Notes on Parenting

Insights for parenting babies, toddlers, teens, and young adults.

Wednesday, March 9, 2011

"Yes Sir!" Teaching Respect for Authority



My grandfather turned to hear me and firmly but lovingly asked,
“Excuse me, What did you say?” 
“Uh huh” I heard my teen-age self mumble.
“Yes? Did you mean to say Yes?” 
"Yeah"
“Yes? Did you mean to say Yes?” only this time he quieted his tone. 
“Yes.” I repeated and looked at his strong shoulders as they turned toward me.
“Yes, What?” 
As I looked up at him I didn’t know what he meant so I  said.. “Just Yes?” 
“Yes, Sir. When you speak to your grandfather you should say Yes, Sir.” 
Such a lesson, I never forgot. 


 Cultural Differences? 
Many cultures raise their children to speak to their elders with respect. Although it might appear to be a dying practice, traditionally most societies honor cultural practices that help  youth learn to revere those that love, raise, sacrifice for, protect, and teach them.
Having grown up in the deep south, I don't feel that many "southerners" would disagree with me when I say that the Southern culture demands that when youth address their elders, they  use, “Sir and Ma'am”.  But as I recently learned from some of my 'non-native' neighbors the teaching of societal respect comes as much (if not more) from the home as from regional cultures. Much like my own experience, one neighbor’s daughter who was not raised to say “Yes Ma'am” faced gentle discipline (that according to the girl bordered on ridicule) from a substitute teacher when she responded with a simple “yes.” 
When teachers, social leaders, or even family members instruct your child on how they should be or would like to be addressed, how should you respond? How do you teach your youth to speak to adults? When there is a disagreement between cultures, how do you address the situation? 
Why is there a situation? 
In the past, (the 1930's)when families were more connected and over 70%  of families (U.S. Census) resided in small farming communities, children were taught conversational and societal respect around the dinner table.  Also most members of the community  were usually part of their extended network of family (cousins, in-laws etc).  In our modern mobile society these ties and customs that bound us together have been all but been broken and lost. Not only does it seem strange (to most of this generation) to address a stranger by these titles, but it also seems strange to be addressed by these those whom we don’t have a network with. It is of significant note to understand that...

  "In all of history, we are the first parents to raise and educate an entire generation of young people without the active involvement of networks of grandparents, aunts, uncles, cousins, nephews, neighbors, in-laws and friends"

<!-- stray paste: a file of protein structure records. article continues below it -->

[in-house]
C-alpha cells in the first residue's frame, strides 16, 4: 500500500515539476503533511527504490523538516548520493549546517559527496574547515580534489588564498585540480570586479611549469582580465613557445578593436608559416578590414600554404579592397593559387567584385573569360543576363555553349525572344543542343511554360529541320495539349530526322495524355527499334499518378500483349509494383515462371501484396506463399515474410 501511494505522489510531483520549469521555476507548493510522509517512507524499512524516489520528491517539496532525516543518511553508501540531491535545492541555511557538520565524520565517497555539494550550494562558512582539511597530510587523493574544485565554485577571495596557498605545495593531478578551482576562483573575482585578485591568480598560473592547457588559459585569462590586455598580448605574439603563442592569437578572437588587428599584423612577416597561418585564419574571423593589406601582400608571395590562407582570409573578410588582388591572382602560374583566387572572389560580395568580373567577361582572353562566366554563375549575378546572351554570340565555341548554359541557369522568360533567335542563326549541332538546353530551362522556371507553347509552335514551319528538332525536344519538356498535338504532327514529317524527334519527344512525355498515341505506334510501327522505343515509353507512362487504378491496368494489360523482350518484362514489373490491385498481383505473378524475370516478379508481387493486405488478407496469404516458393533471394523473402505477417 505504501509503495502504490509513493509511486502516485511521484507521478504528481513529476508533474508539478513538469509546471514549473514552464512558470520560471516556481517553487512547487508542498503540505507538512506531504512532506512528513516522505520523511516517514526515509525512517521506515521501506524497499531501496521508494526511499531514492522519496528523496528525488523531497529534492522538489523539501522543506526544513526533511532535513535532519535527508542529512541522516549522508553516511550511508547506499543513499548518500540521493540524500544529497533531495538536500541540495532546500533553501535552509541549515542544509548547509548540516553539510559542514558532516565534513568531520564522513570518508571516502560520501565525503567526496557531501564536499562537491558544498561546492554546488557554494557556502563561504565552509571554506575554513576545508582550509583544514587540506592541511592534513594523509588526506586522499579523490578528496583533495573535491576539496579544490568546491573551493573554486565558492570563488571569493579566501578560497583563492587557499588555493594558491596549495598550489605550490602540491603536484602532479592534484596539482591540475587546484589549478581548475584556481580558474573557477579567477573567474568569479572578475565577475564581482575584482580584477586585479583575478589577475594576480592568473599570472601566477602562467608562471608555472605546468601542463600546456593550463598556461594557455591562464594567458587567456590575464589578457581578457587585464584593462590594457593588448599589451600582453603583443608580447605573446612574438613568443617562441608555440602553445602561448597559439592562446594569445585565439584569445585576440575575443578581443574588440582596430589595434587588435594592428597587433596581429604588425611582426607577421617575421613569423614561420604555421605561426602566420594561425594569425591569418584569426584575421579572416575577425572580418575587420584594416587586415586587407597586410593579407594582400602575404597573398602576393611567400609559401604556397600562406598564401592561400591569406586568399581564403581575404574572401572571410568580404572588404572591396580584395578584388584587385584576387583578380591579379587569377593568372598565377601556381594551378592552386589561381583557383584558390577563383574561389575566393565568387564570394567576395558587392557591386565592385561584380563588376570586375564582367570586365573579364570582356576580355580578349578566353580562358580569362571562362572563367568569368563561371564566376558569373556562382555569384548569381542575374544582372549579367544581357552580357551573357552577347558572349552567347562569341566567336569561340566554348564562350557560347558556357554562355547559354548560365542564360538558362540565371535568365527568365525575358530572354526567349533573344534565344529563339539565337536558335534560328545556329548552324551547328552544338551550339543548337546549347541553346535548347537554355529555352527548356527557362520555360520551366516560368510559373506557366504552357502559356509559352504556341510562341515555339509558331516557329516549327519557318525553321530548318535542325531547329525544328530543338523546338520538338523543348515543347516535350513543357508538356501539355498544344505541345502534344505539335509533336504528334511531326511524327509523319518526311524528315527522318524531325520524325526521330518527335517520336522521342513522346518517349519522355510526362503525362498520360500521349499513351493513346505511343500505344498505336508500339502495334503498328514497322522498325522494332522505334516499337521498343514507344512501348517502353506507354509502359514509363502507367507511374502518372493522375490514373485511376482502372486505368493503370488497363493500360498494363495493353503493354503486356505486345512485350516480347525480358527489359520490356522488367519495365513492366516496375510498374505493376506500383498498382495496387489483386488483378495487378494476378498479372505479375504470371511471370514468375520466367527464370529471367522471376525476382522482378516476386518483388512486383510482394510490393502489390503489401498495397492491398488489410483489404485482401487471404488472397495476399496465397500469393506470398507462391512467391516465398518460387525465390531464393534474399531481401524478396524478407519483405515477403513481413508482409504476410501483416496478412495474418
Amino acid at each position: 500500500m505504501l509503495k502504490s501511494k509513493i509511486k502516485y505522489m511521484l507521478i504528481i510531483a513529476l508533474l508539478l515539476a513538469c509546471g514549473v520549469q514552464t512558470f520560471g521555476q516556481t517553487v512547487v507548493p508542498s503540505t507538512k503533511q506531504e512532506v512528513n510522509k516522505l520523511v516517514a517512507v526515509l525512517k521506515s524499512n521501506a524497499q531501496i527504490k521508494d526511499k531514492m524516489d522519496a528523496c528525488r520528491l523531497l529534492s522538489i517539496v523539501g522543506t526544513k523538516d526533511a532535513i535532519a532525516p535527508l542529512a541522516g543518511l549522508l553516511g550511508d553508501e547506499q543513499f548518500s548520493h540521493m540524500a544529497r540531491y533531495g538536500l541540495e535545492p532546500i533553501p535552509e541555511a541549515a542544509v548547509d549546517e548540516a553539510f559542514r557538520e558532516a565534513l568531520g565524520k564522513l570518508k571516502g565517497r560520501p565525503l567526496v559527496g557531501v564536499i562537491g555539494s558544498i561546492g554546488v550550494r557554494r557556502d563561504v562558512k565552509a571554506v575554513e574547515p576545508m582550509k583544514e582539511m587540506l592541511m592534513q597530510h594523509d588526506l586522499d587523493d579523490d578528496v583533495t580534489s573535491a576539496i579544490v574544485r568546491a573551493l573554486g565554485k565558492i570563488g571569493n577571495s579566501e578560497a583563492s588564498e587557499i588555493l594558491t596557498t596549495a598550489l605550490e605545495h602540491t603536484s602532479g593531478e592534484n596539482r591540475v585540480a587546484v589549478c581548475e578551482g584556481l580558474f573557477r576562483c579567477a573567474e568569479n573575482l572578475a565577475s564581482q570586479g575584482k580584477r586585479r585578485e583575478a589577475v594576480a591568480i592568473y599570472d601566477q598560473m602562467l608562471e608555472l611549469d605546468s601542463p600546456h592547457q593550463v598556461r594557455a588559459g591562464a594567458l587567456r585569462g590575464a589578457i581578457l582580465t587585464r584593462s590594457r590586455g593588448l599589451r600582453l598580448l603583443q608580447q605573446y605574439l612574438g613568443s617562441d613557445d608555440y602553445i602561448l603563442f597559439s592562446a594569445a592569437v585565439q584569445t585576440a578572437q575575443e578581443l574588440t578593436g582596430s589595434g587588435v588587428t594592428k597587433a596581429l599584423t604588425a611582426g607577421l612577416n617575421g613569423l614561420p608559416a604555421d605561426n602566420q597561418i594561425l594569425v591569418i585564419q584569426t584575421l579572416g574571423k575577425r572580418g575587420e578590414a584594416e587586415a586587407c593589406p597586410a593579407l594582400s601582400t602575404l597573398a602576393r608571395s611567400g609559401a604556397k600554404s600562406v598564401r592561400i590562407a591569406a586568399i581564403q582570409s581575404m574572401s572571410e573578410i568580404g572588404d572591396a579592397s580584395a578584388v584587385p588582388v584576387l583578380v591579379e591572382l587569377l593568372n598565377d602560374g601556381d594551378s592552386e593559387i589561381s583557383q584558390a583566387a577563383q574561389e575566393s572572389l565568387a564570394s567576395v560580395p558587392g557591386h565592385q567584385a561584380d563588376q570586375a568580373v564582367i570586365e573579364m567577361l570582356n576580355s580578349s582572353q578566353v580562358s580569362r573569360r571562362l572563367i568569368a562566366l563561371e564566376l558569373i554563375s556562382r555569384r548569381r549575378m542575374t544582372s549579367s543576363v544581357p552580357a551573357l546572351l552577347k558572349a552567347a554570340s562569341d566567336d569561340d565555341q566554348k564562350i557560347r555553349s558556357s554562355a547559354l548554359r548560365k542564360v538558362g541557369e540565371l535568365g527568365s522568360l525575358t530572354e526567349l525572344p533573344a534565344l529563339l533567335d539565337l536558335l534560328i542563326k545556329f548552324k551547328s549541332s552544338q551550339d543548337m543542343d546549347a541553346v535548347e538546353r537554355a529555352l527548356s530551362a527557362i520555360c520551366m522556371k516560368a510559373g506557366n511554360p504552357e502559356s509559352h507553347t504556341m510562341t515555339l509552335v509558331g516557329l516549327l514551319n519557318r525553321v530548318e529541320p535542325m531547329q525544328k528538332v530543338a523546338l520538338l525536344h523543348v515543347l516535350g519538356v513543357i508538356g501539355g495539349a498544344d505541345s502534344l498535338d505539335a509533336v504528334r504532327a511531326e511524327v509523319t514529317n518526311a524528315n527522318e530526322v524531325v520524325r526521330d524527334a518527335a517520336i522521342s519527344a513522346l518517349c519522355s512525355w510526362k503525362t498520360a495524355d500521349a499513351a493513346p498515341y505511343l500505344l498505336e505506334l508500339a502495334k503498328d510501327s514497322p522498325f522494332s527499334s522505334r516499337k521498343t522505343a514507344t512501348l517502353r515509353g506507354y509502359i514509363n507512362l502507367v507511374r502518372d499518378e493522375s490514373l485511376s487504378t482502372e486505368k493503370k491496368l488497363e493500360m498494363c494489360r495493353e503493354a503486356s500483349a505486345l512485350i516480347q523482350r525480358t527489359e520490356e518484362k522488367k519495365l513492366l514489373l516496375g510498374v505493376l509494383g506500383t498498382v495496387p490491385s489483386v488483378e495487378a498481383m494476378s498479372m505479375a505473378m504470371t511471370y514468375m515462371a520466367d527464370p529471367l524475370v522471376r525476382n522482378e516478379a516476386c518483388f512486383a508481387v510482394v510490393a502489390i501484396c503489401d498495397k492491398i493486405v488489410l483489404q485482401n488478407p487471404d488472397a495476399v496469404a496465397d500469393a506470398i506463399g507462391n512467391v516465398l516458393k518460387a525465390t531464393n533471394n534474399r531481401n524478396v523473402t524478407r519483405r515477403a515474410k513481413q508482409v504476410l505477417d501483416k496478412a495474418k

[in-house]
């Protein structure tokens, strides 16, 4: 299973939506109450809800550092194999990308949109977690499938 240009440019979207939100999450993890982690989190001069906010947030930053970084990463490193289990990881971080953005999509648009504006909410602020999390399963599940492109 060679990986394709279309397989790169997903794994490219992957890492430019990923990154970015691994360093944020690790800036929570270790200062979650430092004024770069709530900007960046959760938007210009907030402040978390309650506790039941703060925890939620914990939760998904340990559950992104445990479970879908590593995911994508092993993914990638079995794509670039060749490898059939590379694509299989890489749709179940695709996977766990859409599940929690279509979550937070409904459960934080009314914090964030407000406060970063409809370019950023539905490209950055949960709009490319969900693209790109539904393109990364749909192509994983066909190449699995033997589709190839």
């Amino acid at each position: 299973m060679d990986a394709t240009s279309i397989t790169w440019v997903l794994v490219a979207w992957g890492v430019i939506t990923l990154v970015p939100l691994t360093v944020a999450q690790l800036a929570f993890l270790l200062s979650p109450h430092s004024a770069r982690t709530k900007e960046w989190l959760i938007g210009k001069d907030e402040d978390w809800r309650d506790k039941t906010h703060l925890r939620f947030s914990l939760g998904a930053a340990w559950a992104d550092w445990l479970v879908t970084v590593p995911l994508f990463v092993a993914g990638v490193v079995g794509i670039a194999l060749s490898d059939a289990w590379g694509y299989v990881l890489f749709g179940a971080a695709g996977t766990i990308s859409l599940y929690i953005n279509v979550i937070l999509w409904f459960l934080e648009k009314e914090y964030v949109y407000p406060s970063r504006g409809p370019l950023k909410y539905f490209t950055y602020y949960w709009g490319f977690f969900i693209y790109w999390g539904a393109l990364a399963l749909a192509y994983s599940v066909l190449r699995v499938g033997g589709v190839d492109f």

(Raising Self Reliant Children, Glenn & Nelson)
Why Respectful Titles are Important: 
Because America is a representation of diverse cultural, ethnic and religious backgrounds there are many different views and opinions as to the proper way the younger generations should address their elders.  But regardless of the diversity the universal reasons for respect remain: 
Respectful Titles help youth: 
  • Learn the value of self respect as they see it emulated both in and toward their elders
  • Learn to whom they can turn to for advice, comfort, or wisdom (someone respected)
  • Understand the value of being respected by society and by their cultural values
  • Understand the societal structure on which they can depend for strength and guidance
  • Understand the expectations and importance of societal roles
  • Understand the position of authority both within the home and within society
  • Remember the wisdom that older generations have and want to share.
  • Think about to whom and how they speak

Earn not Learned

Some believe that respect from elders should be earned not learned. But to youth who have limited understanding of the value of experience that their elders may have, it needs to be first learned and then understood.  By addressing our elders with respectful terms we are reminded that they have experience to be shared and wisdom to be gleaned.  As the generational gap continues to separate, respectful titles and addresses are but one small way to give back the love.
So.. Southern culture or not... I am grateful and proud to say (thanks to my southern grandfather)  that when addressing my "northern" father, I always say, "Yes, sir."  

A point of interest... from Amy Vanderbilt's, "Complete Book of Etiquette"
"Yes, Ma'am" and "No, sir" are terms of respect still used in certain areas of the South, particularly by children when addressing adults -- or by younger adults to their seniors. It's still common practice in many schools for students to address a male teach as "sir." It's a matter of personal choice --- if you want your children to adopt this custom, you must instruct them. " (page 657)
Does it all seem to formal to you?  

What is the alternative to teaching respect? 

What "titles" have you chosen to use to help your youth understand the importance of respect both in your family and in society?
by Linda Shaw

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